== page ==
Home » London Theatre Reviews » Sh!t Theatre’s Sh!t Actually at the Rose Theatre | Review

Sh!t Theatre’s Sh!t Actually at the Rose Theatre | Review

To the best of my recollection, I hadn’t revisited Love Actually since its initial cinema release in 2003 – indicative, perhaps, of the (not so) high regard I have for it – so I might as well have raised my arm in the air when a show of hands was asked for anyone in the audience who hadn’t seen it before. I had, but I don’t remember much of it, which in my book is more or less the same thing. Whatever your level of knowledge, however, there’s much to enjoy – especially if, as the show’s title suggests, you’re not a fan of the film, or indeed of the romantic comedy genre in general.

Sh!t Theatre's Sh!t ActuallyIt does, invariably, help to have some familiarity with the motion picture. For instance, the film’s epilogue is set in Heathrow Airport, and thus the lampooning of such a relatively unromantic place to revisit a series of love stories is all the more hilarious if one is able to make the connection between the film’s conclusion and the punchline. But, of course, it is rather ridiculous to consider Heathrow Airport a hotbed of romantic charm regardless, and the beauty of the production lies in its ability to keep the audience on the same page without either alienating newcomers or sending hardcore fans into the Land of Nod.

This being a Christmas show (well, I assume wishing the audience a ‘Merry Christmas’ on multiple occasions during the performance makes this a seasonal production) there was a degree of audience participation. Theatre patrons who don’t like this sort of thing are likely to be grateful, or at least relieved, that the ‘Covid-secure’ guidelines discourage or otherwise outrightly curtail some of what could have transpired. Call and response, for instance, is out – which, on a separate note, will make this year’s pantomime season an interesting experience – as is singing along to proceedings, even when the words are displayed on what was a heavily used screen.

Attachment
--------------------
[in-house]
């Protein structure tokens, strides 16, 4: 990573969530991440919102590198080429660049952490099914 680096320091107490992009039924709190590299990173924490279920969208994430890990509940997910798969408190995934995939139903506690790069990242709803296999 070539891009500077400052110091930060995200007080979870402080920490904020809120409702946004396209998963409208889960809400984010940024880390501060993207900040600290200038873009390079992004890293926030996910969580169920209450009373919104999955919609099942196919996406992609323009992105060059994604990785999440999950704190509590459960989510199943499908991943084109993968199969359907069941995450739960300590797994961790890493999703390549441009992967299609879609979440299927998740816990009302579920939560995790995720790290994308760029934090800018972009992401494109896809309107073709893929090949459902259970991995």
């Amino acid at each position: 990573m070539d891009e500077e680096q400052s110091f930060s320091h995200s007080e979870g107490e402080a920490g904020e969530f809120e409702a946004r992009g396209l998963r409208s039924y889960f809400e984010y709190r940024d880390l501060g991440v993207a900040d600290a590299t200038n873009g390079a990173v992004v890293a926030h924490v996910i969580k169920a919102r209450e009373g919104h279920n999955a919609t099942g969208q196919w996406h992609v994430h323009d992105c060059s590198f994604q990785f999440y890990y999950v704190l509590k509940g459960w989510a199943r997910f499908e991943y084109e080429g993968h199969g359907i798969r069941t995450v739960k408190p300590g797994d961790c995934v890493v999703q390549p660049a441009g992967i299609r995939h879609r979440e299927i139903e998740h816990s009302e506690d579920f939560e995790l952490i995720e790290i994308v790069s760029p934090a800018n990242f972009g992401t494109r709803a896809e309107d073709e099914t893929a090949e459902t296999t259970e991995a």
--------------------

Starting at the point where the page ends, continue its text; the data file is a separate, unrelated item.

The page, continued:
Rebecca Biscuit and Louise Mothersole’s (re)interpretation of the ‘Bechdel test’ had me in stitches. Some jokes land better than others – I would imagine, in line with a lot of comedy shows, the audience responses are markedly different at every performance. Regular direct engagements with the audience helped to maintain interest, and the show proceeds briskly (70 minutes against Love Actually’s 136 minutes) with plenty of costume changes and actor-musicianship thrown in.

It’s not exactly family-friendly, with displays of flesh that would give Naked Boys Singing a run for its money. On the other hand, like that other show, there’s a fair amount of ‘body positivity’ going on – a celebration, if you will, of the human anatomy. The sense of humour in this production won’t appeal to all: some of it, frankly, is borderline crude. But there is some social commentary to ponder on too. One gets the feeling that Love Actually hasn’t aged all that well, particularly with regards to objectifying women.

Unapologetically radical, this amusing and delightfully irreverent production helps its audiences to see what has become a festive film favourite in a whole new light.

4 stars

Review by Chris Omaweng

A two-woman 100% faithful, word-by-word* remake of the Christmas film we all hate to love: ‘Love Actually’.

‘Love Actually’ is Sh!t Actually.

The ‘rising stars of performance art’ (Telegraph) Rebecca Biscuit and Louise Mothersole take on their hardest roles yet. All the roles. With live songs, queer love stories, and politics questioned by women with actual lines – come to this adults-only celebration of Christmas Actually.

From the makers of DollyWould, Sh!t Theatre Drink Rum With Expats and Sing-a-long-A-Muppet Christmas Carol.

Rose Theatre
Thu 3 Dec – Sat 5 Dec
https://www.rosetheatre.org/

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